The most valuable machines were always the ones which relieved our work efforts: the simple pulleys or the levers were already helping to lift or move heavy objects. The water currents and the wind force were also found useful to move the stones from the mills or drain the waters. The steam entered the cultural life in England in the 17th century and managed to stay. From then, the heat produced by coal (later on by the oil derivatives) became such a fundamental aid that, even today, it's hard to imagine a society without it. The steam-based machines were so successful and the European civilization depended so much on them that they spread throughout the entire globe and their remains are seen today as a threat. The story started, as we said, in England, a country rich in coal that, however, was forced to close many coal mines because the underlying groundwater currents made impossible the exploitation of the mineral. The underlying groundwaters prevented the workers from working.

The saga of the steam engine pioneers started with Thomas Savery (1650-1715), who patented in the London Parliament an invention to help miners at work. He even used the expression "miner's friend" in the patent as he considered that the machine would help them relieving the exhausting labor by draining the waters in the mines. The physical principle that he used to make his gadget work was pretty basic. Imagine a completely sealed container. Inject steam in that container and once filled, stop the entry of steam and use water to cool it down fast. A vacuum would be created. Imagine that the container is equipped with a tube with a valve that could be opened and closed as wanted. If the sequence of heating up and then cooling down is followed, the vacuum produced after the steam is cooled down, will draw the water up to the vacuumed chamber, draining the water. This is a very basic explanation but we are not here to explain the motor physics behind the steam engines. If this surprises you, imagine back then... Was this a new invention that would help to solve the problems in the mines?

It happens very frequently in the tech history that a first invention is destined to stay as a simple prototype. In this case, happened exactly that. Savery's invention spurred the imagination of others, like Thomas Newcomen (1663-1729). In this case, we are talking about a metallurgic who transformed the container into a cylinder and equipped it with a piston that moved upwards when the cylinder was filled up with steam and, downwards when the steam was cooled down with water. The creation of a vacuum made the piston go upwards and downwards, simple as that. This "see-saw" movement became a common characteristic of steam engines. Today, the engines designed by Newcomen can be seen in different technology museums. They are engines called "atmospheric" since they work with normal atmospheric pressure; they were not compression engines. The English landscape at the beginning of the 18th century filled up with immense buildings, as windmills without blades, crowned by columns of smoke emitted by the giant pistons that moved inside cylinders fed with the steam generated in the boilers. This happened first in England, later it spread towards Belgium and Netherlands, Germany and Central Europe and finally across the entire world. They were used to drain the mines, in the beginning, but the invention was just in its infancy. Soon, other inventions improved it up to the point when it started to be used in factories, railways, ships...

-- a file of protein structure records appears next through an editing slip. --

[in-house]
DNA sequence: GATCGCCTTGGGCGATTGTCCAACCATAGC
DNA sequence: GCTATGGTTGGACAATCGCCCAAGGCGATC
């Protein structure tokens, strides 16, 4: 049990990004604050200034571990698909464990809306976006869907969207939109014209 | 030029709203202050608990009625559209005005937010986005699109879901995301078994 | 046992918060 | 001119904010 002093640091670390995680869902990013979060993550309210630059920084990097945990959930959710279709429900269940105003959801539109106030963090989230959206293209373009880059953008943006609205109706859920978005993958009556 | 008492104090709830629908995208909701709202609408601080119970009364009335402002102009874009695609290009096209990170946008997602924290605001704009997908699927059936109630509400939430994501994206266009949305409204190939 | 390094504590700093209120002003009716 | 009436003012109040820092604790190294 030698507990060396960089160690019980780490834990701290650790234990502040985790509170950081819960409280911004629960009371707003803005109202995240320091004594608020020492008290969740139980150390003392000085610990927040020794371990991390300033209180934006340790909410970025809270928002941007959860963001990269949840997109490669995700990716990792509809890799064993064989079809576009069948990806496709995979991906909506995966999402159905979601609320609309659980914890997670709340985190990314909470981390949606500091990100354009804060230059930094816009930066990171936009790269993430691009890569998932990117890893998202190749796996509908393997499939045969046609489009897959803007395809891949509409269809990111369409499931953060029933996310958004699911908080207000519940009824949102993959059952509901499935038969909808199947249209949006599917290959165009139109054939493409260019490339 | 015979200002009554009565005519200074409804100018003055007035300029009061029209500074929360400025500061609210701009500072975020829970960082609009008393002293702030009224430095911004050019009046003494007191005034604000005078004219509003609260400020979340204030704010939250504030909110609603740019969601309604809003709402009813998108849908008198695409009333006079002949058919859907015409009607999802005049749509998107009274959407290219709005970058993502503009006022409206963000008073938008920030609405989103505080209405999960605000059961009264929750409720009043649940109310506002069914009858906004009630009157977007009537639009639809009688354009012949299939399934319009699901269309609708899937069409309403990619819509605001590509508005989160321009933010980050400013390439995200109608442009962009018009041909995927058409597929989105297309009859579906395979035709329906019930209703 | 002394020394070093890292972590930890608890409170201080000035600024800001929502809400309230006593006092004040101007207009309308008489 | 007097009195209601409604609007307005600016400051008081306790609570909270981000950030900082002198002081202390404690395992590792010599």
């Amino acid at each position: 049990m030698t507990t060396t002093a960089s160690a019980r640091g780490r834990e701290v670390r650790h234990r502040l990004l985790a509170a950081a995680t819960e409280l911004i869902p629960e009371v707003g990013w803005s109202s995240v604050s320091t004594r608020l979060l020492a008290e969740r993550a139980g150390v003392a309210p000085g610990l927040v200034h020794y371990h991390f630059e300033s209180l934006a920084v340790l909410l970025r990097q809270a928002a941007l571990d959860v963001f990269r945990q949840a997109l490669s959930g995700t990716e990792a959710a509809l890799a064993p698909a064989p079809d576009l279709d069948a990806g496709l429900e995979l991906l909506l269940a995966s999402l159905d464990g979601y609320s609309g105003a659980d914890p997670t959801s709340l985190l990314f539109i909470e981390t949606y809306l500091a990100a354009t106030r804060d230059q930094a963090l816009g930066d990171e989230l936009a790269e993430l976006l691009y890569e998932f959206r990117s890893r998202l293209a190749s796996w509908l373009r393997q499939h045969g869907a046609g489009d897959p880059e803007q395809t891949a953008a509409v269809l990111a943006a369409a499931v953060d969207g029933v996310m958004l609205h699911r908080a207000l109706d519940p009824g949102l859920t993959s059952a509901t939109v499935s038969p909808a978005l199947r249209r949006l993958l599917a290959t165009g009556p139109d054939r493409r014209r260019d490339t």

The most famous inventor associated with steam in its beginnings was the Scottish James Watt (1736-1819). His contribution to the design of the machine, not only meant an improvement of Newcomen's invention but also refined its style. This man wondered if it was actually necessary to heat up and cool down the cylinder successively, in each cycle. He came up with the conclusion that a lot of coal was being wasted in the process, and if the cylinder was to be maintained warm, and the steam was expelled through the cylinder connecting it to a container, always at room temperature, called the "condenser", it could save tons of coal. This machine, based on a very simple idea, multiplied by 5 the performance of the gadget. Watt's machines needed a capitalist, an investor, and that man was the English Matthew Boulton (1728-1809). They together founded a company that manufactured high-quality iron and built several models of steam engines based on Watt's initial idea, whose most important contribution was converting the "see-saw" movement into a rotary movement. If the stem of the cylinder was connected to a rod that moves a wheel, the steam engine could become an apparatus with multiple uses. Not only for draining water in the mines, but also for running cotton-processing machines, constructing elevators, moving all types of transports... What prevents these machines from running?

Thanks to Watt, the steam engines were ready to dominate the world and give birth to the industrial revolution, as well as the transport revolution.  They were no longer machines that moved pistons, rods, and levers, but also they could make themselves move. Now, it was only necessary to build adequate roadways for them.